Delta Air Lines on April 5th announced adjustments to its SkyMiles frequent flyer loyalty program in the wake of the COVID-19 crisis, which has negatively impacted air travel globally.
The changes include the extension of current Medallion status memberships through 2021 in what is a 12-month extension, and the rolling over to 2021 of Medallion Qualification Miles (MQMs) attained in 2020 in order to qualify for 2022 Medallion status. For Delta Sky Club individual and Executive memberships with an expiration date of March 1, 2020 or later, they will receive Sky Club access to last for six months after their expiry.
Additionally, Delta also announced a number of benefits for SkyMiles American Express Card Members and SkyMiles Members. However, these will not apply to an extension of their status, but only to the validity period of certain benefits accorded to these members.
Following the announcement by Delta, United announced that it would be extending current MileagePlus Premier memberships to January 31, 2022. United will also reduce the 2020 Premier Qualifying Points (PQP) across all tiers by 50%, but still require a minimum of four segments travelled on United or United Express.
In the same vein, United has also revealed plans to double PQP for United Explorer cards and quadruple for United Club cards, a six-month extension to PlusPoints for 1K and Platinum members, a six-month extension for all annual membership and subscription benefits, and an intention to make it easier to earn status in 2021 for the sake of the 2022 program year.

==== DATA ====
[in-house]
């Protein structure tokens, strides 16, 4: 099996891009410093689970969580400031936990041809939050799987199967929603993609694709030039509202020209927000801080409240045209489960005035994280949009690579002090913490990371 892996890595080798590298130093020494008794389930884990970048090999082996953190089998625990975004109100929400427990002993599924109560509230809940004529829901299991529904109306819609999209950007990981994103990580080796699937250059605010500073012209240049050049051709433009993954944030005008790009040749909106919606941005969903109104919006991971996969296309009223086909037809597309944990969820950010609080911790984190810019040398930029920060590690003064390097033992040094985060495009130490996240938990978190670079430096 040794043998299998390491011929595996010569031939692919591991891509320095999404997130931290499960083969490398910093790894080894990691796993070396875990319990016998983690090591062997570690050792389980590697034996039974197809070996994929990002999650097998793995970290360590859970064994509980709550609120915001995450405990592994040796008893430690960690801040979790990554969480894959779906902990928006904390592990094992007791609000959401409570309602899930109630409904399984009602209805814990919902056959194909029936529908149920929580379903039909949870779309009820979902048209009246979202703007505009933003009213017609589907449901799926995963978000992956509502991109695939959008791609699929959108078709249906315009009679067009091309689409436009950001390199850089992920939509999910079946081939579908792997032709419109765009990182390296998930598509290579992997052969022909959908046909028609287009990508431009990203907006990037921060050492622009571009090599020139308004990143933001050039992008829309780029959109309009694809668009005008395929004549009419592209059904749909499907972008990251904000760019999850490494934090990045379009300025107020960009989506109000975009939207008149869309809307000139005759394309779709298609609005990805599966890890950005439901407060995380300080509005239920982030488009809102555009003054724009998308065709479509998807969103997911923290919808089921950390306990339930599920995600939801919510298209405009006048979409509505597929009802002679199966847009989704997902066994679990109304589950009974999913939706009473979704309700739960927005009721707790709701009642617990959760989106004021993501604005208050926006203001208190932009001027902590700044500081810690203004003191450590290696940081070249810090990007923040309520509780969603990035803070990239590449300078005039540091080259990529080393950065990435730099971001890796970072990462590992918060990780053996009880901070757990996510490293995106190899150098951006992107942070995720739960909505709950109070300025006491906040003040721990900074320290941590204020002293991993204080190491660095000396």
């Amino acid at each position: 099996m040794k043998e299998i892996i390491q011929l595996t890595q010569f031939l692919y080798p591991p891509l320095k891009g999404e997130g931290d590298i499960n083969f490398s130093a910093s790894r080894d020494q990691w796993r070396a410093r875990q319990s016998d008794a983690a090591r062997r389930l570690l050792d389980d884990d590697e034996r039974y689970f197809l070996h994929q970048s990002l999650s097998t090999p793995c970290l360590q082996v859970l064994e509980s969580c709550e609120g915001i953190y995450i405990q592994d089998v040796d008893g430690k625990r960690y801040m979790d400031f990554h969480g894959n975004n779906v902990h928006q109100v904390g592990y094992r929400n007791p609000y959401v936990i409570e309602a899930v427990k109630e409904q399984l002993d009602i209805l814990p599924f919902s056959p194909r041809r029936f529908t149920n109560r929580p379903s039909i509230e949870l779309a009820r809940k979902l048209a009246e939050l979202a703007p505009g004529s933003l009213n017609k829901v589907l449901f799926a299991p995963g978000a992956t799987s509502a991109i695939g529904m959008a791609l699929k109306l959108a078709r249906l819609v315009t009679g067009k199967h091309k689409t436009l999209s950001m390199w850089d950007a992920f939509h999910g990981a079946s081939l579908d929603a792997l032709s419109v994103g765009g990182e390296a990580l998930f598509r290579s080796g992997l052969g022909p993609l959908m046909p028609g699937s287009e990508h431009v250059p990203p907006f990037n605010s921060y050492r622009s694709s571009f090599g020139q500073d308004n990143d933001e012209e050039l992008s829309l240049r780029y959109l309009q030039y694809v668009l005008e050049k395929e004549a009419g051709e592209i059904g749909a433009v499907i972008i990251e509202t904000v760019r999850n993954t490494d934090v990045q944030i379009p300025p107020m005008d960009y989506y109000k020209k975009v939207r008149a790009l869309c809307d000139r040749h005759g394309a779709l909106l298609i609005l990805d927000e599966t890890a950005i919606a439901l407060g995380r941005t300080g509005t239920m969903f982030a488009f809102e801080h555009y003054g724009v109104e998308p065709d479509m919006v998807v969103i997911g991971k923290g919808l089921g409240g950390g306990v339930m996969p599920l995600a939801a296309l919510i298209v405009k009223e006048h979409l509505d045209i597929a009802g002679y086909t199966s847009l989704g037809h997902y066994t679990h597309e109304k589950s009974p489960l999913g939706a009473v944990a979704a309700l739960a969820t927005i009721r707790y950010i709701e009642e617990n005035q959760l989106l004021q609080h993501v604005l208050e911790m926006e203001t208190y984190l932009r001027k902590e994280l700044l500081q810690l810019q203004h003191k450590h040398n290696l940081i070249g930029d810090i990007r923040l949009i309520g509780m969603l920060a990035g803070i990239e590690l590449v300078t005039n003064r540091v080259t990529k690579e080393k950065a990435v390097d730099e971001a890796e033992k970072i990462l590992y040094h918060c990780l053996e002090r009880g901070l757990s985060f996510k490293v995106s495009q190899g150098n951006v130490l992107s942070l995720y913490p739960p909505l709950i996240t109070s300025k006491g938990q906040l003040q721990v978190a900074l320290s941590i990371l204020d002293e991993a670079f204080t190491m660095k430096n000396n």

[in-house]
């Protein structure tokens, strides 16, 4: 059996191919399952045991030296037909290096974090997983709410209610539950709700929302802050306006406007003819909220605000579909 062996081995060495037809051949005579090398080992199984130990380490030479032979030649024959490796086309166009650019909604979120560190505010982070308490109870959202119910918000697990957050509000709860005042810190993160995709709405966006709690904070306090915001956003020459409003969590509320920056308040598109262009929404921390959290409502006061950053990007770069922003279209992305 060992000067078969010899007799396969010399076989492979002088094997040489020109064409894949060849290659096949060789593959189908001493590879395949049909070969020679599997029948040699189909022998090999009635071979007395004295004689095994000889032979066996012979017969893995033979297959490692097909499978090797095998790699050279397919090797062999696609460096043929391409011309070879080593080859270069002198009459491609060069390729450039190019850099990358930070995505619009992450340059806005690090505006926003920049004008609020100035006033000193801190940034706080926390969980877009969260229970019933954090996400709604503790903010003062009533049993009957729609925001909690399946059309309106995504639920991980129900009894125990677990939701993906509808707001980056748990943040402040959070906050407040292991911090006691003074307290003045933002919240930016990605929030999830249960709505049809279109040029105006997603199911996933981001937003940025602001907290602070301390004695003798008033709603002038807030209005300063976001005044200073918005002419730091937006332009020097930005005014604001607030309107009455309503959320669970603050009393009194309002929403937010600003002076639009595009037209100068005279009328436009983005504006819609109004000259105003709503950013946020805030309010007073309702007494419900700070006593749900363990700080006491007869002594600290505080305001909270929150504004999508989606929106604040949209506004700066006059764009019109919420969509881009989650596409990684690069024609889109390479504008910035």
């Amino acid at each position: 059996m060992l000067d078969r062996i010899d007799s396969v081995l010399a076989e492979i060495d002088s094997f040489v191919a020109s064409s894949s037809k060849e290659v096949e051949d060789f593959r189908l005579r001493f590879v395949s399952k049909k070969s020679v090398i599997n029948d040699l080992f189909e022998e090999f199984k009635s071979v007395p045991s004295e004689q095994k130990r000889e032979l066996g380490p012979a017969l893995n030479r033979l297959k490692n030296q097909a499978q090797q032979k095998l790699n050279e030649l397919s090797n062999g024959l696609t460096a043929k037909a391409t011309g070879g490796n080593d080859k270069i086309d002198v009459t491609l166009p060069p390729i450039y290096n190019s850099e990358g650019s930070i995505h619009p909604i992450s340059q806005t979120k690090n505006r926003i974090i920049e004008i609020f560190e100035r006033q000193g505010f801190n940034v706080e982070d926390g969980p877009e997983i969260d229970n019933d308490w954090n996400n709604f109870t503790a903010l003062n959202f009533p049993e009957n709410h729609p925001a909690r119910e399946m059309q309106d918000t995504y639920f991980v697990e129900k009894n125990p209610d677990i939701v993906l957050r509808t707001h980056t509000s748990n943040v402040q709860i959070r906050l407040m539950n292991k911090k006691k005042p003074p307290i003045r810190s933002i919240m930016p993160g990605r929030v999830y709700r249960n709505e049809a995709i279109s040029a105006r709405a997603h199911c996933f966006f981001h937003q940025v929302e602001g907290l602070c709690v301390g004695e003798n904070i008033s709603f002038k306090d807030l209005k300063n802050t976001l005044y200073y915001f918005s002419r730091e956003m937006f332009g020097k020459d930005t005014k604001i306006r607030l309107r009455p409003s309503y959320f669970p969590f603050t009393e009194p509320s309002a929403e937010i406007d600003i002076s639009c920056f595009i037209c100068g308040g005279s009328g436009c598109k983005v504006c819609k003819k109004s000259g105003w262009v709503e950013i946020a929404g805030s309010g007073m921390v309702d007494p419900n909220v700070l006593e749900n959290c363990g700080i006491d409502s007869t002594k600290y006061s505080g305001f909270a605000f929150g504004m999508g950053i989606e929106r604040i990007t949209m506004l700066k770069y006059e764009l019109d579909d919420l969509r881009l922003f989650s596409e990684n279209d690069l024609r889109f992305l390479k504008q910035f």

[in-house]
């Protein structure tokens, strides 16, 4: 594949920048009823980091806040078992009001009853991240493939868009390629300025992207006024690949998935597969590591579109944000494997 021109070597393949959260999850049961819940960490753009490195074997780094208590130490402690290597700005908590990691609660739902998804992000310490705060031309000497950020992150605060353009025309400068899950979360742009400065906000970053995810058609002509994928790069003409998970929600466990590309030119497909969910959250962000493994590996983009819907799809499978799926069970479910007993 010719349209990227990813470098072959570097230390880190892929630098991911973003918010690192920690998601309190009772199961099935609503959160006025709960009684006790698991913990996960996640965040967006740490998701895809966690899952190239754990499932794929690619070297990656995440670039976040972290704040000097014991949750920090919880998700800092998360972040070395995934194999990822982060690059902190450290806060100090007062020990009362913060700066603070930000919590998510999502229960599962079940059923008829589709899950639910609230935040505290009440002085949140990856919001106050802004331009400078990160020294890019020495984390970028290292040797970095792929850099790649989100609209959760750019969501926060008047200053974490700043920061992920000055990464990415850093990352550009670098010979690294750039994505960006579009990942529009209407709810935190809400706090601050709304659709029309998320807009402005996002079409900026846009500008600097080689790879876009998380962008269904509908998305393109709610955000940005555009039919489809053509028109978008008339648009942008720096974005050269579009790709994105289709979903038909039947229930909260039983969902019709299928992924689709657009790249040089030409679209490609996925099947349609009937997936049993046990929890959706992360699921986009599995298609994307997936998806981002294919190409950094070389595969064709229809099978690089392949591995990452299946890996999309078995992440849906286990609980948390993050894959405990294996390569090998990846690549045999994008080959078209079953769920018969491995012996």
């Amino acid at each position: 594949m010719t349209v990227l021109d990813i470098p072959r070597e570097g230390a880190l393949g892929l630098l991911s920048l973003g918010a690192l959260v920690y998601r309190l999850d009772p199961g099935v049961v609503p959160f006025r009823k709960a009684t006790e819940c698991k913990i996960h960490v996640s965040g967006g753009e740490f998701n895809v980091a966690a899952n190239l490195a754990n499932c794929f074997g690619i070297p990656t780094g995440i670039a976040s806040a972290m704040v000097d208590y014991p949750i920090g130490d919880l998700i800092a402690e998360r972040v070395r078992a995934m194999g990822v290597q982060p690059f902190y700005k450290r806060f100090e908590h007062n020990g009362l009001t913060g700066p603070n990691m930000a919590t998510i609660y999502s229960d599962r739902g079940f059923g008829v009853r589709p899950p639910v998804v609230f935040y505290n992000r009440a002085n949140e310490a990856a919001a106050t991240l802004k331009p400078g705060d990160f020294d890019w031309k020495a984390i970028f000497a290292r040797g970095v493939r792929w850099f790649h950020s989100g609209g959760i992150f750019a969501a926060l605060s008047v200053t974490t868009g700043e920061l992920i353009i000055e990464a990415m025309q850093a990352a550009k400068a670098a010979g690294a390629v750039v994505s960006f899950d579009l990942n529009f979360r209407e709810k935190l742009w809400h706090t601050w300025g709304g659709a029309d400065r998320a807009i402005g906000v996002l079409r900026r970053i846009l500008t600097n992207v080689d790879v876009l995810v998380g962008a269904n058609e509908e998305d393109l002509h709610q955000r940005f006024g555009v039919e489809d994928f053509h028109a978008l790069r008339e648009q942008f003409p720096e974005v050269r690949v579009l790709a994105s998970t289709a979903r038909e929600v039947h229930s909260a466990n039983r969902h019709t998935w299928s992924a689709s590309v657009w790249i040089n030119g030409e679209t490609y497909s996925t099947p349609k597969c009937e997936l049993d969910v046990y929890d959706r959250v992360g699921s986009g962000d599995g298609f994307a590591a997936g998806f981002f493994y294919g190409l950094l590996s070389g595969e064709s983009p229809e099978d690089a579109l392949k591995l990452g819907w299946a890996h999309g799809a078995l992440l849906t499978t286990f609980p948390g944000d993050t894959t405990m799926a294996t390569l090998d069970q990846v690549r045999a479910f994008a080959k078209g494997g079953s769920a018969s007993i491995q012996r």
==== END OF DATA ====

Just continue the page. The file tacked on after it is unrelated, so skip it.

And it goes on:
All changes above will be automatically applied by the airlines, with no need for customers to act on them.
The move by Delta, and consequently United, follows similar announcements by other major carriers worldwide. Last week, Singapore Airlines revealed plans to renew membership for one year for its KrisFlyer Elite Silver and Gold members, and to also extend Elite Gold Rewards that were to expire between July and December 2020 until 31 March 2021.
Elsewhere, airlines such as British Airways, Cathay Pacific, Emirates, and Qatar Airways have announced a host of measures meant to ensure the continued validity of their members' frequent flyer status, ranging from tier extensions to the award of relief points or monthly bonuses in order to maintain their current status.
It remains to be seen what other major U.S and global carriers such as American Airlines, Southwest Airlines, and the Lufthansa Group have planned for their frequent flyer status holders. The recent announcements by Delta, United, and other major players in the global industry will no doubt serve as a push to the announcement of similar intentions by those that have yet to do so.